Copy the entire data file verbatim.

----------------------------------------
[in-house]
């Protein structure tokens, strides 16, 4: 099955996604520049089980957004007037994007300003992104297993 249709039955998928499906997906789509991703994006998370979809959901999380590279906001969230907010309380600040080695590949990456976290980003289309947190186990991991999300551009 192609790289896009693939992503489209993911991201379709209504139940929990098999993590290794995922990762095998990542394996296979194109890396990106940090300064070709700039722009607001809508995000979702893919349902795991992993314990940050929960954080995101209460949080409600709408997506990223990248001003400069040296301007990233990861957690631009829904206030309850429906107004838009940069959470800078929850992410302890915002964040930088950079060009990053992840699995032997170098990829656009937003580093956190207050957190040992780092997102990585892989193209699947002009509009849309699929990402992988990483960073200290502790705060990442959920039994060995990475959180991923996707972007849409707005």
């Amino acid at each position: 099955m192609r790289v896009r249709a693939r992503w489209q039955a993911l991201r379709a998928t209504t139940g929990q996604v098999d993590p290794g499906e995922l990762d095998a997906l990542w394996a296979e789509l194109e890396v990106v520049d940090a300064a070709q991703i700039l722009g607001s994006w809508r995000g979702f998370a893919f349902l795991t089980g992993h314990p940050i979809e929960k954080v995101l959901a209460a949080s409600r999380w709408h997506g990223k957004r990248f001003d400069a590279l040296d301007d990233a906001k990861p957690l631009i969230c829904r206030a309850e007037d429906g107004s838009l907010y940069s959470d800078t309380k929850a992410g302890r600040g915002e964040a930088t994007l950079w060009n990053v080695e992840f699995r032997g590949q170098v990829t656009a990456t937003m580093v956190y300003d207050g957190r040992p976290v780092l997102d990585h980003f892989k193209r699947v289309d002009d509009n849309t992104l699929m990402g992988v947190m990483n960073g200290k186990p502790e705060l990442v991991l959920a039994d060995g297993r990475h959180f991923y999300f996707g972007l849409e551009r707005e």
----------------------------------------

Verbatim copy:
[in-house]
């Protein structure tokens, strides 16, 4: 099955996604520049089980957004007037994007300003992104297993 249709039955998928499906997906789509991703994006998370979809959901999380590279906001969230907010309380600040080695590949990456976290980003289309947190186990991991999300551009 192609790289896009693939992503489209993911991201379709209504139940929990098999993590290794995922990762095998990542394996296979194109890396990106940090300064070709700039722009607001809508995000979702893919349902795991992993314990940050929960954080995101209460949080409600709408997506990223990248001003400069040296301007990233990861957690631009829904206030309850429906107004838009940069959470800078929850992410302890915002964040930088950079060009990053992840699995032997170098990829656009937003580093956190207050957190040992780092997102990585892989193209699947002009509009849309699929990402992988990483960073200290502790705060990442959920039994060995990475959180991923996707972007849409707005």
């Amino acid at each position: 099955m192609r790289v896009r249709a693939r992503w489209q039955a993911l991201r379709a998928t209504t139940g929990q996604v098999d993590p290794g499906e995922l990762d095998a997906l990542w394996a296979e789509l194109e890396v990106v520049d940090a300064a070709q991703i700039l722009g607001s994006w809508r995000g979702f998370a893919f349902l795991t089980g992993h314990p940050i979809e929960k954080v995101l959901a209460a949080s409600r999380w709408h997506g990223k957004r990248f001003d400069a590279l040296d301007d990233a906001k990861p957690l631009i969230c829904r206030a309850e007037d429906g107004s838009l907010y940069s959470d800078t309380k929850a992410g302890r600040g915002e964040a930088t994007l950079w060009n990053v080695e992840f699995r032997g590949q170098v990829t656009a990456t937003m580093v956190y300003d207050g957190r040992p976290v780092l997102d990585h980003f892989k193209r699947v289309d002009d509009n849309t992104l699929m990402g992988v947190m990483n960073g200290k186990p502790e705060l990442v991991l959920a039994d060995g297993r990475h959180f991923y999300f996707g972007l849409e551009r707005e």